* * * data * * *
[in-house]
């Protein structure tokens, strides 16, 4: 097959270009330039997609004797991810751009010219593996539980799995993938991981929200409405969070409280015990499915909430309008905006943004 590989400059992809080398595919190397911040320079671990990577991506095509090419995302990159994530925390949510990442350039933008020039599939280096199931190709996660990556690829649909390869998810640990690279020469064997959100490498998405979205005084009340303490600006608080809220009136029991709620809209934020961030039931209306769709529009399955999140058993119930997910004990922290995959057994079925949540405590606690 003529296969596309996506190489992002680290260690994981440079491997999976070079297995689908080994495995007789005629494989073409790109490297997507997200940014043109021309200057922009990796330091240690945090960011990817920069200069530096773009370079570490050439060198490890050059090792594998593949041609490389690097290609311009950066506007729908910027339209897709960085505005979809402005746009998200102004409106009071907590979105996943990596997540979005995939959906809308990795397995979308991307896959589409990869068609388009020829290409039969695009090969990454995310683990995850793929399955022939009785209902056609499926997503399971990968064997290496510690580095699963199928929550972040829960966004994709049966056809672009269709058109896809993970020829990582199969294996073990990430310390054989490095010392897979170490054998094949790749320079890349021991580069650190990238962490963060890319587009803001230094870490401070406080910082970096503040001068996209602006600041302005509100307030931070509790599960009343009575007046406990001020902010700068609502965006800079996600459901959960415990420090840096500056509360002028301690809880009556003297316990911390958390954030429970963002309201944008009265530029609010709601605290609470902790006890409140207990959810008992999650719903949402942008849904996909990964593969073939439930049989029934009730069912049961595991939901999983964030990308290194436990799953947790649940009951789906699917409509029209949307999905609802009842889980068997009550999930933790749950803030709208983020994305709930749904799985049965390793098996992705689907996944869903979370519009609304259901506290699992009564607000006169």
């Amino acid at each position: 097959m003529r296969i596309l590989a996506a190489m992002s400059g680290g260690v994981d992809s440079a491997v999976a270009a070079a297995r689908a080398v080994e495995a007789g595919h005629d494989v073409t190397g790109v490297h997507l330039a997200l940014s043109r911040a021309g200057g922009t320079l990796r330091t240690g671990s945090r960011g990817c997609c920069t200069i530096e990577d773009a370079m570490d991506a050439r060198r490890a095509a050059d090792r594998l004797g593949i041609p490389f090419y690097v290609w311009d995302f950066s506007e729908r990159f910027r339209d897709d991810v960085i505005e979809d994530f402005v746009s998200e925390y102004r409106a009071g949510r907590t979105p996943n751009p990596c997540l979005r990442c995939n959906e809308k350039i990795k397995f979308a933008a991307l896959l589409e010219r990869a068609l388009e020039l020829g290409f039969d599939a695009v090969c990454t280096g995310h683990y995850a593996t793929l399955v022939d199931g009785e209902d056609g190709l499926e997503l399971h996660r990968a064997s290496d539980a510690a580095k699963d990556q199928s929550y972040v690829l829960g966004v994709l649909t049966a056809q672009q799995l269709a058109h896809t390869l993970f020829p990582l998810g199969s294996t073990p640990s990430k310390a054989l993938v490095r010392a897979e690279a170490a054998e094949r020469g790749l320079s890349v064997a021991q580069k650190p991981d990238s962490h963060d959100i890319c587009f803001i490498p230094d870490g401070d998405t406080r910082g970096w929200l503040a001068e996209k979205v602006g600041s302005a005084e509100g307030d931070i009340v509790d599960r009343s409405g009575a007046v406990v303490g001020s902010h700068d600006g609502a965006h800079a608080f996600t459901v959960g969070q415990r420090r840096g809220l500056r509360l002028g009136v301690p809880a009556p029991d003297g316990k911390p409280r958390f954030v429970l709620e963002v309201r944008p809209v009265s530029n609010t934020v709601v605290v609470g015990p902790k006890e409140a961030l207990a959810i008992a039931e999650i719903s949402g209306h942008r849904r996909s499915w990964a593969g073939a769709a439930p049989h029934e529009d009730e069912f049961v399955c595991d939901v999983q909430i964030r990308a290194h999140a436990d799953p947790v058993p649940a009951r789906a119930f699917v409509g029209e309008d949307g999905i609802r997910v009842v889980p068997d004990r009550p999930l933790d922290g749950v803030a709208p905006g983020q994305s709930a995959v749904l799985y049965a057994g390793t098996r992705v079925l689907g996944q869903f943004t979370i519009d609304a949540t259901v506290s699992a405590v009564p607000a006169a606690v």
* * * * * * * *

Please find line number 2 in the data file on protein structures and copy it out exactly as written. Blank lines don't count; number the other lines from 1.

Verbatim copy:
């Protein structure tokens, strides 16, 4: 097959270009330039997609004797991810751009010219593996539980799995993938991981929200409405969070409280015990499915909430309008905006943004 590989400059992809080398595919190397911040320079671990990577991506095509090419995302990159994530925390949510990442350039933008020039599939280096199931190709996660990556690829649909390869998810640990690279020469064997959100490498998405979205005084009340303490600006608080809220009136029991709620809209934020961030039931209306769709529009399955999140058993119930997910004990922290995959057994079925949540405590606690 003529296969596309996506190489992002680290260690994981440079491997999976070079297995689908080994495995007789005629494989073409790109490297997507997200940014043109021309200057922009990796330091240690945090960011990817920069200069530096773009370079570490050439060198490890050059090792594998593949041609490389690097290609311009950066506007729908910027339209897709960085505005979809402005746009998200102004409106009071907590979105996943990596997540979005995939959906809308990795397995979308991307896959589409990869068609388009020829290409039969695009090969990454995310683990995850793929399955022939009785209902056609499926997503399971990968064997290496510690580095699963199928929550972040829960966004994709049966056809672009269709058109896809993970020829990582199969294996073990990430310390054989490095010392897979170490054998094949790749320079890349021991580069650190990238962490963060890319587009803001230094870490401070406080910082970096503040001068996209602006600041302005509100307030931070509790599960009343009575007046406990001020902010700068609502965006800079996600459901959960415990420090840096500056509360002028301690809880009556003297316990911390958390954030429970963002309201944008009265530029609010709601605290609470902790006890409140207990959810008992999650719903949402942008849904996909990964593969073939439930049989029934009730069912049961595991939901999983964030990308290194436990799953947790649940009951789906699917409509029209949307999905609802009842889980068997009550999930933790749950803030709208983020994305709930749904799985049965390793098996992705689907996944869903979370519009609304259901506290699992009564607000006169």